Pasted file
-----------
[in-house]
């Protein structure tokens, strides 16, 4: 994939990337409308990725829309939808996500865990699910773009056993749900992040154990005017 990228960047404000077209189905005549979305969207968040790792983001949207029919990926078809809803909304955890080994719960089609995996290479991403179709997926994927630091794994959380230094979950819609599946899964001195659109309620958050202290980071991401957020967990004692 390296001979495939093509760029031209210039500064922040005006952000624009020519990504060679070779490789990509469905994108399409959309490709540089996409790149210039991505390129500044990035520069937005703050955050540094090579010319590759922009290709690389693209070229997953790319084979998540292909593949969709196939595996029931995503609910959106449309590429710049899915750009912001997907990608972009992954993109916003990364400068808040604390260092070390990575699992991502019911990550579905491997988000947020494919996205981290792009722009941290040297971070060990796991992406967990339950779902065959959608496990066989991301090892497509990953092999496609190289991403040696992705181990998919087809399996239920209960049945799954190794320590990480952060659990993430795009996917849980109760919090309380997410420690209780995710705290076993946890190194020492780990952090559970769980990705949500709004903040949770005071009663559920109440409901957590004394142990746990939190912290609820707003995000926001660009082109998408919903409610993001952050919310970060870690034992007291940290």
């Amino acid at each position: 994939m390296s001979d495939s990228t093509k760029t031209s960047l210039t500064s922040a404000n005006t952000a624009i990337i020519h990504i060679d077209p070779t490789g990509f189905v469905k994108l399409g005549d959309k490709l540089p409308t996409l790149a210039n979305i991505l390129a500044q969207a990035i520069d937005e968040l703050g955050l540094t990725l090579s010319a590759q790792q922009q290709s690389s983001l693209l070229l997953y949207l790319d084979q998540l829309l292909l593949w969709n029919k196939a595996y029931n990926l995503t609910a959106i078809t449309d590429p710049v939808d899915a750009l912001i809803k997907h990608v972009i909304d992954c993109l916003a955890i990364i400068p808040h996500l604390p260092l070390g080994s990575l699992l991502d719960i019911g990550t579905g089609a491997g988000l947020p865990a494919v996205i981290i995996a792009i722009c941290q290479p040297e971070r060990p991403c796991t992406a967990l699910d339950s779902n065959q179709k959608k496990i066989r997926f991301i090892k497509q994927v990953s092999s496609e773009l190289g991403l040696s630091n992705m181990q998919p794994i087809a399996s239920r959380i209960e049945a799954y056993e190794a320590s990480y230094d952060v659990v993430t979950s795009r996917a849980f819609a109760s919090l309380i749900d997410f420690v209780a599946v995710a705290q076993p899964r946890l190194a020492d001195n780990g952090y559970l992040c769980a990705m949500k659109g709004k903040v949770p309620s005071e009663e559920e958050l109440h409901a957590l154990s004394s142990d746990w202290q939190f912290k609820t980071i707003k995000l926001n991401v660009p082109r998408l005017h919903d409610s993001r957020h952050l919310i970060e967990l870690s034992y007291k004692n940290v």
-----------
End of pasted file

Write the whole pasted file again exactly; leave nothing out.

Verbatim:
[in-house]
């Protein structure tokens, strides 16, 4: 994939990337409308990725829309939808996500865990699910773009056993749900992040154990005017 990228960047404000077209189905005549979305969207968040790792983001949207029919990926078809809803909304955890080994719960089609995996290479991403179709997926994927630091794994959380230094979950819609599946899964001195659109309620958050202290980071991401957020967990004692 390296001979495939093509760029031209210039500064922040005006952000624009020519990504060679070779490789990509469905994108399409959309490709540089996409790149210039991505390129500044990035520069937005703050955050540094090579010319590759922009290709690389693209070229997953790319084979998540292909593949969709196939595996029931995503609910959106449309590429710049899915750009912001997907990608972009992954993109916003990364400068808040604390260092070390990575699992991502019911990550579905491997988000947020494919996205981290792009722009941290040297971070060990796991992406967990339950779902065959959608496990066989991301090892497509990953092999496609190289991403040696992705181990998919087809399996239920209960049945799954190794320590990480952060659990993430795009996917849980109760919090309380997410420690209780995710705290076993946890190194020492780990952090559970769980990705949500709004903040949770005071009663559920109440409901957590004394142990746990939190912290609820707003995000926001660009082109998408919903409610993001952050919310970060870690034992007291940290």
């Amino acid at each position: 994939m390296s001979d495939s990228t093509k760029t031209s960047l210039t500064s922040a404000n005006t952000a624009i990337i020519h990504i060679d077209p070779t490789g990509f189905v469905k994108l399409g005549d959309k490709l540089p409308t996409l790149a210039n979305i991505l390129a500044q969207a990035i520069d937005e968040l703050g955050l540094t990725l090579s010319a590759q790792q922009q290709s690389s983001l693209l070229l997953y949207l790319d084979q998540l829309l292909l593949w969709n029919k196939a595996y029931n990926l995503t609910a959106i078809t449309d590429p710049v939808d899915a750009l912001i809803k997907h990608v972009i909304d992954c993109l916003a955890i990364i400068p808040h996500l604390p260092l070390g080994s990575l699992l991502d719960i019911g990550t579905g089609a491997g988000l947020p865990a494919v996205i981290i995996a792009i722009c941290q290479p040297e971070r060990p991403c796991t992406a967990l699910d339950s779902n065959q179709k959608k496990i066989r997926f991301i090892k497509q994927v990953s092999s496609e773009l190289g991403l040696s630091n992705m181990q998919p794994i087809a399996s239920r959380i209960e049945a799954y056993e190794a320590s990480y230094d952060v659990v993430t979950s795009r996917a849980f819609a109760s919090l309380i749900d997410f420690v209780a599946v995710a705290q076993p899964r946890l190194a020492d001195n780990g952090y559970l992040c769980a990705m949500k659109g709004k903040v949770p309620s005071e009663e559920e958050l109440h409901a957590l154990s004394s142990d746990w202290q939190f912290k609820t980071i707003k995000l926001n991401v660009p082109r998408l005017h919903d409610s993001r957020h952050l919310i970060e967990l870690s034992y007291k004692n940290v």